has some good thoughts today on gold, inflation and the future weakness of the US dollar.
Gold briefly traded over $1,000 an ounce, while CPI inflation as embedded in the spread between TIPS and Treasury coupons actually fell slightly. Why should there be a divergence between two measures that in one way or another reflect inflation expectations?
The answer is that gold and TIPS play very different functions. Gold is an end of the world hedge; as a portfolio asset it costs money to own (vault storage, insurance) and has no legal standing. It only comes into play as an asset in the still-unlikely event that the dollar breaks down as a reserve currency and no combination of other currencies can be found that can subsitute for the dollar. It’s peak in real terms came with the Soviet invasion Afghanistan over Christmas 1979, when the world considered the possibiity that American power would collapse and with it the reserve role of the dollar.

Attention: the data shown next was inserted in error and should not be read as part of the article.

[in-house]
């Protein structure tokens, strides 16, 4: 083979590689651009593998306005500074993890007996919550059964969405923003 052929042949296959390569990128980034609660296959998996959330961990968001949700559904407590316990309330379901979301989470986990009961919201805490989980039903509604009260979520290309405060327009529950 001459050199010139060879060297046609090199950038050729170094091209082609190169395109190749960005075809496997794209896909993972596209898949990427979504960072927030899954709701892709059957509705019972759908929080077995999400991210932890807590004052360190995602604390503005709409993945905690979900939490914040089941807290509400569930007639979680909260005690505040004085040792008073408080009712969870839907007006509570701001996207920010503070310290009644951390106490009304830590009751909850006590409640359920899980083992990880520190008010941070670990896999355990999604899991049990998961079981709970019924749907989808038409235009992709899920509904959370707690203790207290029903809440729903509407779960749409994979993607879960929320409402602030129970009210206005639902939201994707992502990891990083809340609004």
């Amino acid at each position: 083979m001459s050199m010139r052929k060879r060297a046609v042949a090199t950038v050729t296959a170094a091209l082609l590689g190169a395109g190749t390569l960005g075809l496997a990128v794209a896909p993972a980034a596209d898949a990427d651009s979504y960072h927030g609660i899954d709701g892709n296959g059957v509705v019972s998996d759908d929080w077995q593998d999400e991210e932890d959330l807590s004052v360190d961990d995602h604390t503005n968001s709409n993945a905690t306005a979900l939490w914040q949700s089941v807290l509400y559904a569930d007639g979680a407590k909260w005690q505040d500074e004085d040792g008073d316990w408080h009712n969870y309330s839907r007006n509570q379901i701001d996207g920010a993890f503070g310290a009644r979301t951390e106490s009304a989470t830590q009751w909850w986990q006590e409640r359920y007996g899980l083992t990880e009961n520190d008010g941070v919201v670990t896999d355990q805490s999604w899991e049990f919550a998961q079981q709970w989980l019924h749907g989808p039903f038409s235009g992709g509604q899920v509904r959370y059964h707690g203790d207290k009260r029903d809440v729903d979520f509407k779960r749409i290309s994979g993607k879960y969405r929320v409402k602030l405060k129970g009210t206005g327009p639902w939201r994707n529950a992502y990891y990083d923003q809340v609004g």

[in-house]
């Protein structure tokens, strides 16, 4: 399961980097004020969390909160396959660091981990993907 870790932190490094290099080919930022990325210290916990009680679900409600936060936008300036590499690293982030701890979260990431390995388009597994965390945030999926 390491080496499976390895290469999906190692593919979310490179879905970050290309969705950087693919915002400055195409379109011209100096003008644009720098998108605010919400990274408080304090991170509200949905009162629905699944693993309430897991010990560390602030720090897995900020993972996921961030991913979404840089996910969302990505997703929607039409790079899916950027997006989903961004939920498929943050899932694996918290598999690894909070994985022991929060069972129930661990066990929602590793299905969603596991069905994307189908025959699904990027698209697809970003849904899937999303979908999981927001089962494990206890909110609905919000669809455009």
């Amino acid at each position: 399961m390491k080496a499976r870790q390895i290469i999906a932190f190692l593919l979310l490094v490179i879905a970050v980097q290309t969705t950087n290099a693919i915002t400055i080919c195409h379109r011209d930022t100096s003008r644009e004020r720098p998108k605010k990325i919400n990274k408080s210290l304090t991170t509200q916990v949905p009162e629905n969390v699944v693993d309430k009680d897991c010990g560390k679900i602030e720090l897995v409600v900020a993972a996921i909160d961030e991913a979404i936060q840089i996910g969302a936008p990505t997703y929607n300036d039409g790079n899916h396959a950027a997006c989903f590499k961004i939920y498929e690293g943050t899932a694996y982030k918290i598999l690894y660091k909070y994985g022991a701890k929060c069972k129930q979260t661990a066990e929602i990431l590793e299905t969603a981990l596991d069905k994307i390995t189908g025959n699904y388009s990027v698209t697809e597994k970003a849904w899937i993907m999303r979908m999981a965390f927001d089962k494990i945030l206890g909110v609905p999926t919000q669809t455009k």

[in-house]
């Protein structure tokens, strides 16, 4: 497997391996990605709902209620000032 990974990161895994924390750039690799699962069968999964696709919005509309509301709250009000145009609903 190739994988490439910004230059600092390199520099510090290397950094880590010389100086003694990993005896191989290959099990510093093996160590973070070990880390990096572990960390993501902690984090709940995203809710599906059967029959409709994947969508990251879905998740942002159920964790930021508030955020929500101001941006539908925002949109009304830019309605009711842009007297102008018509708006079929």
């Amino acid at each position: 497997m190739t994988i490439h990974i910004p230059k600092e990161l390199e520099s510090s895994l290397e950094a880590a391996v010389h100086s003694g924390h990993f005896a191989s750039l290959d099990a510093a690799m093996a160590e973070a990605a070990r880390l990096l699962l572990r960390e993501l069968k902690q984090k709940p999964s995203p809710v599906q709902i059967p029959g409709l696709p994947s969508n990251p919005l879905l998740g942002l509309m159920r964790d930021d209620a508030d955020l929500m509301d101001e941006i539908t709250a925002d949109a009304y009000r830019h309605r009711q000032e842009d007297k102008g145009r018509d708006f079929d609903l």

I just spent two weeks in the Far East talking to a variety of financial types (although the main purpose of my trip was unrelated to finance). Everyone is sick of the dollar as a reserve currency; everyone foresees a diminution of American power under the Obama administration; and no-one has a clue what alternative might present itself to the dollar.
Over time, China will attempt to trade $2 trillion worth of Treasury securities for $2 trillion of production inputs. In this order, China’s priorities are food, food, food, energy, food, iron ore, food, copper, food, and food again. As an Asian growth play I continue to look at production inputs into food. That probably explains why fertiliser companies are among the year’s best performers.
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